MCI staffer consults on CDC campaign
Janel Lowman helped design a digital toolkit to encourage African American women to get screened for cervical cancer.
A USA Health community outreach staffer served as a consultant on a national Centers for Disease Control and Prevention (CDC) campaign to raise awareness about cervical cancer screening.
Janel Lowman, M.H.A., senior community outreach manager at the Mitchell Cancer Institute, helped design a digital toolkit for community health workers to use to encourage African American women to get screened for cervical cancer. Lowman worked with other community health workers from Alabama, Arizona and California, along with CDC researchers, on the campaign, called Face Your Health.
“It was an awesome opportunity to work with women from across the country on such an important women’s initiative,” Lowman said. “I learned so much about designing a campaign that is focused on a particular demographic. You have to consider everything.”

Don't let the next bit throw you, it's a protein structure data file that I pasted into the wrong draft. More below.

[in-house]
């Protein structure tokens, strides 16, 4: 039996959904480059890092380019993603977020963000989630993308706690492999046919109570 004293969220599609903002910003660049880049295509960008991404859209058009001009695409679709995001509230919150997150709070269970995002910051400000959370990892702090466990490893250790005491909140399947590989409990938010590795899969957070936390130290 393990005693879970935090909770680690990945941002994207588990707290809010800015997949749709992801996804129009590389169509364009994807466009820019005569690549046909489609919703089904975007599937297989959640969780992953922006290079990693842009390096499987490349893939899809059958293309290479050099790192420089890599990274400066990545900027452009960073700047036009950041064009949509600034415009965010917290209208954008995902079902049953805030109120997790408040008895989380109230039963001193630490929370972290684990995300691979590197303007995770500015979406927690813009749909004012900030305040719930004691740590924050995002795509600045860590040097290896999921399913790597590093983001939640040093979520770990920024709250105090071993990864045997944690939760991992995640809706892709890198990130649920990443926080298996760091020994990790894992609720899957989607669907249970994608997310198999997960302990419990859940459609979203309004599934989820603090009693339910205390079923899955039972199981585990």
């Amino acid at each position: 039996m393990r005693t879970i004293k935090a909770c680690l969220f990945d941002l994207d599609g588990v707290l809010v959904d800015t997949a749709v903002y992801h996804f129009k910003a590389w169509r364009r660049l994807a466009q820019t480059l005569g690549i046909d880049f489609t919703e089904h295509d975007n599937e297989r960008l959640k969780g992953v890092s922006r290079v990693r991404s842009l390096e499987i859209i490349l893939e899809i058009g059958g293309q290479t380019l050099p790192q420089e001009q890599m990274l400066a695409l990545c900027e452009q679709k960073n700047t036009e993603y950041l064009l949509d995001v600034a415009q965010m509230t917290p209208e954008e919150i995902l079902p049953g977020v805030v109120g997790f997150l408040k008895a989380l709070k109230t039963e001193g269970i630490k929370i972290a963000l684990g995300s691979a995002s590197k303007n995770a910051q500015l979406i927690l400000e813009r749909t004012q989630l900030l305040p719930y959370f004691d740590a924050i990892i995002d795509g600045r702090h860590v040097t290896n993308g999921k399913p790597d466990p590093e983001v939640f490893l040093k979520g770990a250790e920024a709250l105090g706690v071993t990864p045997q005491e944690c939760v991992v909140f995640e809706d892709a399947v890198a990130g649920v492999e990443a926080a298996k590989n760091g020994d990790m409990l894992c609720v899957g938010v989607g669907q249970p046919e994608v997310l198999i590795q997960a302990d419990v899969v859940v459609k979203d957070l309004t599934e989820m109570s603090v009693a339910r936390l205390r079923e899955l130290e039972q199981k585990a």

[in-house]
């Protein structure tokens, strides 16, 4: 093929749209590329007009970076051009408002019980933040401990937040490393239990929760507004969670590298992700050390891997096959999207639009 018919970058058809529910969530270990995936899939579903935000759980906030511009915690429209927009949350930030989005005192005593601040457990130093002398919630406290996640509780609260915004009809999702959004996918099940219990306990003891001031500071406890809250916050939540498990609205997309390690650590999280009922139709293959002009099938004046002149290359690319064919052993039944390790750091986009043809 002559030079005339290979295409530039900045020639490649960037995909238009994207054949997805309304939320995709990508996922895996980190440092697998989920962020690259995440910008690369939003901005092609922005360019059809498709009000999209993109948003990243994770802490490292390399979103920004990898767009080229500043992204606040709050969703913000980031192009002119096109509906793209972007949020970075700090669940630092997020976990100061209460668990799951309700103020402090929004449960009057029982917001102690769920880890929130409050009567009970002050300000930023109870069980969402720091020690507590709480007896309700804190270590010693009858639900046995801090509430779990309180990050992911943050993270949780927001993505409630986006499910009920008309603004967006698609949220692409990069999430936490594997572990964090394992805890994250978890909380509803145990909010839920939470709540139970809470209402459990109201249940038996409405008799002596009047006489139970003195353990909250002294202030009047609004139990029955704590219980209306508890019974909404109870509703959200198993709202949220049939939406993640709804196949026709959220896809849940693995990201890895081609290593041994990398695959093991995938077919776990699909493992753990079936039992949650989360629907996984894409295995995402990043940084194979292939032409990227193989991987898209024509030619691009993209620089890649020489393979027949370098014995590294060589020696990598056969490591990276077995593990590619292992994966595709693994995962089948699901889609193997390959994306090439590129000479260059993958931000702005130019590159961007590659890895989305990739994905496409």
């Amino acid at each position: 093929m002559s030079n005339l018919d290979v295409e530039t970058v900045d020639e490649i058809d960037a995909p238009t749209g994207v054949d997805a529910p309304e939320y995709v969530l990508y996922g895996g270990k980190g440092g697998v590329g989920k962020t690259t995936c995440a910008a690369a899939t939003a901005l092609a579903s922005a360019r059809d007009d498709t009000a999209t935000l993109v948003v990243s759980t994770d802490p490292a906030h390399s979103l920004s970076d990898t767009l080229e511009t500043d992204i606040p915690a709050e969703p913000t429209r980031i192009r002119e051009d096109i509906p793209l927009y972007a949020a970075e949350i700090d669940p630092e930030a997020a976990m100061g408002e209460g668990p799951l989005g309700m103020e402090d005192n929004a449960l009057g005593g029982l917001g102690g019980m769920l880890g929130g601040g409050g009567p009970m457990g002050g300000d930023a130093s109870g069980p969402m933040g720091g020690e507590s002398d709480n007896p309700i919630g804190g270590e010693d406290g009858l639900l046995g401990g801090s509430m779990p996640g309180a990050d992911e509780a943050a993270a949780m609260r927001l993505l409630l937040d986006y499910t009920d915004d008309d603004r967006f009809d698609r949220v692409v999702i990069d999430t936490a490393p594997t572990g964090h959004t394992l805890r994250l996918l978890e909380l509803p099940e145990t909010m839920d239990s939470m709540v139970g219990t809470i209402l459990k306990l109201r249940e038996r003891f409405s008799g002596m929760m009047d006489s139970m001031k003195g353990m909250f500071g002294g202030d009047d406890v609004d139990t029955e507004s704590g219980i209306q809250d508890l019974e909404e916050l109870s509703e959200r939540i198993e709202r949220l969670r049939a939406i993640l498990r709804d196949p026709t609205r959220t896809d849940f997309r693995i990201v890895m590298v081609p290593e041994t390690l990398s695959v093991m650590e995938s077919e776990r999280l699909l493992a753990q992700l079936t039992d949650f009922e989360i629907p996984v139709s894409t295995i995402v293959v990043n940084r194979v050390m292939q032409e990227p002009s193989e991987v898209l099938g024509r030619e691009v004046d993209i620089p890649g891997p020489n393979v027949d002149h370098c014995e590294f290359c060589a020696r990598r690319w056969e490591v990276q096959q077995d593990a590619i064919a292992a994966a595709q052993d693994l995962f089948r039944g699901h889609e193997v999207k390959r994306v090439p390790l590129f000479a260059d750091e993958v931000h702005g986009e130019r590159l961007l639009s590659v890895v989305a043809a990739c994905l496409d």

“Face Your Health” is designed to help community health workers reach African American women ages 21 to 65 who have never been screened for cervical cancer, or who don’t get screened regularly. The national campaign provides a variety of online resources, including a quick reference guide, posters, program planning worksheets and training materials, including games and other activities.
African American women are more likely than other women – except Hispanic women – to develop cervical cancer, and they have the highest rates of dying from the disease. Many also may face situations that make it harder to get screened, such as a lack of insurance coverage or access to a regular healthcare provider.
Regular screening with a Pap test or HPV test, depending upon age, can help find cervical cancer early, when it is easier to treat. “Face Your Health” encourages women to know their risk, get screened and be the “face of change.”
“I would like community healthcare workers to know that there is a toolkit available for educating African American women in the community,” Lowman said. “Hopefully, ‘Face Your Health’ will improve screening rates and at the same time reduce the burden of cervical cancer.”